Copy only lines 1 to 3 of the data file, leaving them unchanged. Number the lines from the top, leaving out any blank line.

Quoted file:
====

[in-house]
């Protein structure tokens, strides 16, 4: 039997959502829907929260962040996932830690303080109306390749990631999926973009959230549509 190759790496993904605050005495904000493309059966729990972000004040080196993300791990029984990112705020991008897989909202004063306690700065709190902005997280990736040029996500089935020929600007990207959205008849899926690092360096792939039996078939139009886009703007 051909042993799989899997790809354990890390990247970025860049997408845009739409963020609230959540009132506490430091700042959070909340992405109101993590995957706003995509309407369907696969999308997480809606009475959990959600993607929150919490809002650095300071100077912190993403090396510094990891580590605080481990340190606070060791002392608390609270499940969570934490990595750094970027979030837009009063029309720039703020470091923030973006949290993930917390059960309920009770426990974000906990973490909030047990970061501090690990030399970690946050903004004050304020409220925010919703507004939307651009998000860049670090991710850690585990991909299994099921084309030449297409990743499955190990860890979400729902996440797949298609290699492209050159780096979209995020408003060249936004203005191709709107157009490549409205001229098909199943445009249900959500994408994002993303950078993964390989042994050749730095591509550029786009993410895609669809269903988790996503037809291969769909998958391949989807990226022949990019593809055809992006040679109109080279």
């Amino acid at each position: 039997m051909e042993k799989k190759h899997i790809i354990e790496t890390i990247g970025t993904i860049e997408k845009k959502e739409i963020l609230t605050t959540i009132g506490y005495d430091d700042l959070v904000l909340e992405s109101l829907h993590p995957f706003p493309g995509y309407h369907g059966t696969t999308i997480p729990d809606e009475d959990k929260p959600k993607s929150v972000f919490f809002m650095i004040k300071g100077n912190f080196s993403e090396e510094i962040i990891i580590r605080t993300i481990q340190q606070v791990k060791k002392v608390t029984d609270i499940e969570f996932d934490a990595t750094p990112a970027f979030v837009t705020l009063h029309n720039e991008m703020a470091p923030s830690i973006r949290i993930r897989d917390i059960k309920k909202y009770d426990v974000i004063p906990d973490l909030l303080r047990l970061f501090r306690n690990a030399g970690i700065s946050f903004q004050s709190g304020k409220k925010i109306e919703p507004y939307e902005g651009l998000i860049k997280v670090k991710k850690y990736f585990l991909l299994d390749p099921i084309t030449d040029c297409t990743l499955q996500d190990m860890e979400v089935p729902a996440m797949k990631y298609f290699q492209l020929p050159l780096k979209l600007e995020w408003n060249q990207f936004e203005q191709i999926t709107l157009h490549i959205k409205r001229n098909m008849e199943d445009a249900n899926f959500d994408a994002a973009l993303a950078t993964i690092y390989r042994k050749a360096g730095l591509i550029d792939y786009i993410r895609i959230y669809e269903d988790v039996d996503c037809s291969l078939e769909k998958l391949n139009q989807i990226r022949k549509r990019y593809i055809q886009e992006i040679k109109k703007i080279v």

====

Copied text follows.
[in-house]
């Protein structure tokens, strides 16, 4: 039997959502829907929260962040996932830690303080109306390749990631999926973009959230549509 190759790496993904605050005495904000493309059966729990972000004040080196993300791990029984990112705020991008897989909202004063306690700065709190902005997280990736040029996500089935020929600007990207959205008849899926690092360096792939039996078939139009886009703007 051909042993799989899997790809354990890390990247970025860049997408845009739409963020609230959540009132506490430091700042959070909340992405109101993590995957706003995509309407369907696969999308997480809606009475959990959600993607929150919490809002650095300071100077912190993403090396510094990891580590605080481990340190606070060791002392608390609270499940969570934490990595750094970027979030837009009063029309720039703020470091923030973006949290993930917390059960309920009770426990974000906990973490909030047990970061501090690990030399970690946050903004004050304020409220925010919703507004939307651009998000860049670090991710850690585990991909299994099921084309030449297409990743499955190990860890979400729902996440797949298609290699492209050159780096979209995020408003060249936004203005191709709107157009490549409205001229098909199943445009249900959500994408994002993303950078993964390989042994050749730095591509550029786009993410895609669809269903988790996503037809291969769909998958391949989807990226022949990019593809055809992006040679109109080279």
């Amino acid at each position: 039997m051909e042993k799989k190759h899997i790809i354990e790496t890390i990247g970025t993904i860049e997408k845009k959502e739409i963020l609230t605050t959540i009132g506490y005495d430091d700042l959070v904000l909340e992405s109101l829907h993590p995957f706003p493309g995509y309407h369907g059966t696969t999308i997480p729990d809606e009475d959990k929260p959600k993607s929150v972000f919490f809002m650095i004040k300071g100077n912190f080196s993403e090396e510094i962040i990891i580590r605080t993300i481990q340190q606070v791990k060791k002392v608390t029984d609270i499940e969570f996932d934490a990595t750094p990112a970027f979030v837009t705020l009063h029309n720039e991008m703020a470091p923030s830690i973006r949290i993930r897989d917390i059960k309920k909202y009770d426990v974000i004063p906990d973490l909030l303080r047990l970061f501090r306690n690990a030399g970690i700065s946050f903004q004050s709190g304020k409220k925010i109306e919703p507004y939307e902005g651009l998000i860049k997280v670090k991710k850690y990736f585990l991909l299994d390749p099921i084309t030449d040029c297409t990743l499955q996500d190990m860890e979400v089935p729902a996440m797949k990631y298609f290699q492209l020929p050159l780096k979209l600007e995020w408003n060249q990207f936004e203005q191709i999926t709107l157009h490549i959205k409205r001229n098909m008849e199943d445009a249900n899926f959500d994408a994002a973009l993303a950078t993964i690092y390989r042994k050749a360096g730095l591509i550029d792939y786009i993410r895609i959230y669809e269903d988790v039996d996503c037809s291969l078939e769909k998958l391949n139009q989807i990226r022949k549509r990019y593809i055809q886009e992006i040679k109109k703007i080279v």